With cruise ship norovirus making headlines, it’s easy to realize that an influx of people into a large venue can cause a potential health emergency. Tens of thousands of spectators will pack New Jersey’s MetLife Stadium for the Super Bowl this weekend—during one of the most frigid periods in the region’s history—and Health Monitoring Systems is providing sophisticated outbreak monitoring software that allows the State of New Jersey to quickly identify and react to any public health crisis that could arise.
Health Monitoring Systems, the largest syndromic surveillance provider in the United States, will analyze data from emergency room admissions and look for trends that could indicate a crisis or outbreak. With hundreds of thousands of people expected in the New York and New Jersey metropolitan area for the full week of football festivities, the State of New Jersey has requested that its hospital emergency rooms ask patients if they are in town for the Super Bowl. This will help to determine if a health crisis is new to the area and related to the influx of visitors. The monitoring began on January 26 and will continue through the main event. Health Monitoring Systems’ automated monitoring tools will help to identify if incoming patients have traveled from the Denver and Seattle metropolitan areas.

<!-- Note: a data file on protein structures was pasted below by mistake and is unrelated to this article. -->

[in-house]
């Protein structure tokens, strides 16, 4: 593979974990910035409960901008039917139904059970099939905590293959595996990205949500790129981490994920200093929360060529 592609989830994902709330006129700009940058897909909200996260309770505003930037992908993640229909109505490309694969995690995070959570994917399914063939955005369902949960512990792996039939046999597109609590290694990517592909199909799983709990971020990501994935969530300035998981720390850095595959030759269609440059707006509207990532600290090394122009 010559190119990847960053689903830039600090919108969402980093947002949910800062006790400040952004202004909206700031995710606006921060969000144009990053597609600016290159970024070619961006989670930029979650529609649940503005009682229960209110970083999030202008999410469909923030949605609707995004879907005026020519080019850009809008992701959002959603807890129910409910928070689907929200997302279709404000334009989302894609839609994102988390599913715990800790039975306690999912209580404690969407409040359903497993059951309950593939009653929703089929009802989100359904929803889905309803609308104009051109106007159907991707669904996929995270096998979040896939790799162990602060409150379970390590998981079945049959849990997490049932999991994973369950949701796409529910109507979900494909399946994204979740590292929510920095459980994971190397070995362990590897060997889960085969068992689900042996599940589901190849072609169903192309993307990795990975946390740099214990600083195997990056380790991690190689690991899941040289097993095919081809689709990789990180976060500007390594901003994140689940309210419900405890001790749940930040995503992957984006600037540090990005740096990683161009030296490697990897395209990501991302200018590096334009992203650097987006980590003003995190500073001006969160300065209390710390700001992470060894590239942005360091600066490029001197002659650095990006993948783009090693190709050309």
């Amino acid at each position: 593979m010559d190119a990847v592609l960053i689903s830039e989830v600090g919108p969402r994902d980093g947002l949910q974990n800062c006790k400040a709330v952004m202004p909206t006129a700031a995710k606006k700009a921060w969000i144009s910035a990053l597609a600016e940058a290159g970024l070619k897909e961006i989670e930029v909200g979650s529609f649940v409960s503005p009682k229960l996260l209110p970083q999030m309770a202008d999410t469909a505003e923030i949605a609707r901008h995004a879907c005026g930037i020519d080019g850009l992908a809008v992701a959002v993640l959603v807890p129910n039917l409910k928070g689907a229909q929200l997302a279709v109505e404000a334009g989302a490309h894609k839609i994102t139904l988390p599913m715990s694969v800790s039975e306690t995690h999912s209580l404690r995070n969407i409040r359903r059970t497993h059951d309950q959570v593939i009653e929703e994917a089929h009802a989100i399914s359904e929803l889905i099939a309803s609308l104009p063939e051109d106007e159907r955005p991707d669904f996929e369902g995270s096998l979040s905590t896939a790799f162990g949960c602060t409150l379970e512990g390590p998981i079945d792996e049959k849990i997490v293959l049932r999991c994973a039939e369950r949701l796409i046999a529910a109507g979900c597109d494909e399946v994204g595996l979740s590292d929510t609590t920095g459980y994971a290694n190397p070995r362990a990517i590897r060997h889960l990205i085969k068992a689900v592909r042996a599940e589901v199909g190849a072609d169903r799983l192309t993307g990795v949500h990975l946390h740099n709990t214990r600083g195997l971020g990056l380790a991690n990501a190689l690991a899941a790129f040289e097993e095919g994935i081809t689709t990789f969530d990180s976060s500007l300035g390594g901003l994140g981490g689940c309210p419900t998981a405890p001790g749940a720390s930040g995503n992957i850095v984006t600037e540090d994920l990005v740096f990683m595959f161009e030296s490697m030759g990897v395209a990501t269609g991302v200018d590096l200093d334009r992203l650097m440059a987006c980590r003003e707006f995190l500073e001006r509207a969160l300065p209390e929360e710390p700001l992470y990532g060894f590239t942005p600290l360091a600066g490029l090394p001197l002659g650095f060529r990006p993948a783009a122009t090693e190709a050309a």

“This is an exciting project for us—one with a national and even international scope—and we’re pleased to be working with New Jersey on this important initiative,” according to Health Monitoring Systems President and CEO Kevin Hutchison.
In the past three years, Health Monitoring Systems has helped New Jersey to track Emergency Room admissions related to Superstorm Sandy and Hurricane Irene. According to Hutchison, during a large event like the Super Bowl it’s critical to monitor the potential for an illness to spread quickly. “Our monitoring systems allow the State of New Jersey to quickly identify an uptick in Emergency Room admissions that could signify a health crisis,” he states.